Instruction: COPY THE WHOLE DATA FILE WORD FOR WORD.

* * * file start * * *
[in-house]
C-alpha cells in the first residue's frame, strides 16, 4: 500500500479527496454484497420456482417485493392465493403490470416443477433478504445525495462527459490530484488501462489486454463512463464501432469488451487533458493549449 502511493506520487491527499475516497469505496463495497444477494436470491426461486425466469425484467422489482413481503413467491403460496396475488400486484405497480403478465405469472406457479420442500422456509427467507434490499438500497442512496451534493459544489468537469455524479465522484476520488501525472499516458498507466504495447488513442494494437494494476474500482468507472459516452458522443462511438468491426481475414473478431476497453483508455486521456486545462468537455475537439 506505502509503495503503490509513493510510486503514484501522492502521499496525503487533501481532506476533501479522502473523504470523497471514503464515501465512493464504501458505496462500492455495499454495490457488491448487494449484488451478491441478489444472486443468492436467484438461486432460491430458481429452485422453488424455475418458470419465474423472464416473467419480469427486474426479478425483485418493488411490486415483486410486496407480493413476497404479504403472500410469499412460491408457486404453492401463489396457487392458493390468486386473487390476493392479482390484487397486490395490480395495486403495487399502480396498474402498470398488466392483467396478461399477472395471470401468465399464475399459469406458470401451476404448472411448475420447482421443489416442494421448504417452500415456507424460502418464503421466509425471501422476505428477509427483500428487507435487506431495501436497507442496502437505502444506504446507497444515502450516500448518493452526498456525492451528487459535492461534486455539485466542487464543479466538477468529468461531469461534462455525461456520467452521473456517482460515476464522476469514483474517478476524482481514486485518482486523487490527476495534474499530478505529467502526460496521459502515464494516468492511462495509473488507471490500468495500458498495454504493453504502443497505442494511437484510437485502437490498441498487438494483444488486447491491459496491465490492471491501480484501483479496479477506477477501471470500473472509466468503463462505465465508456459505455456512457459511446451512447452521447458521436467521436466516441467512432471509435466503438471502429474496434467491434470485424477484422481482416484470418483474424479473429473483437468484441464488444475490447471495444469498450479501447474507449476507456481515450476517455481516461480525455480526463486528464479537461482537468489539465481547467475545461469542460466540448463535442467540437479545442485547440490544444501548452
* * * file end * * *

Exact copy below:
[in-house]
C-alpha cells in the first residue's frame, strides 16, 4: 500500500479527496454484497420456482417485493392465493403490470416443477433478504445525495462527459490530484488501462489486454463512463464501432469488451487533458493549449 502511493506520487491527499475516497469505496463495497444477494436470491426461486425466469425484467422489482413481503413467491403460496396475488400486484405497480403478465405469472406457479420442500422456509427467507434490499438500497442512496451534493459544489468537469455524479465522484476520488501525472499516458498507466504495447488513442494494437494494476474500482468507472459516452458522443462511438468491426481475414473478431476497453483508455486521456486545462468537455475537439 506505502509503495503503490509513493510510486503514484501522492502521499496525503487533501481532506476533501479522502473523504470523497471514503464515501465512493464504501458505496462500492455495499454495490457488491448487494449484488451478491441478489444472486443468492436467484438461486432460491430458481429452485422453488424455475418458470419465474423472464416473467419480469427486474426479478425483485418493488411490486415483486410486496407480493413476497404479504403472500410469499412460491408457486404453492401463489396457487392458493390468486386473487390476493392479482390484487397486490395490480395495486403495487399502480396498474402498470398488466392483467396478461399477472395471470401468465399464475399459469406458470401451476404448472411448475420447482421443489416442494421448504417452500415456507424460502418464503421466509425471501422476505428477509427483500428487507435487506431495501436497507442496502437505502444506504446507497444515502450516500448518493452526498456525492451528487459535492461534486455539485466542487464543479466538477468529468461531469461534462455525461456520467452521473456517482460515476464522476469514483474517478476524482481514486485518482486523487490527476495534474499530478505529467502526460496521459502515464494516468492511462495509473488507471490500468495500458498495454504493453504502443497505442494511437484510437485502437490498441498487438494483444488486447491491459496491465490492471491501480484501483479496479477506477477501471470500473472509466468503463462505465465508456459505455456512457459511446451512447452521447458521436467521436466516441467512432471509435466503438471502429474496434467491434470485424477484422481482416484470418483474424479473429473483437468484441464488444475490447471495444469498450479501447474507449476507456481515450476517455481516461480525455480526463486528464479537461482537468489539465481547467475545461469542460466540448463535442467540437479545442485547440490544444501548452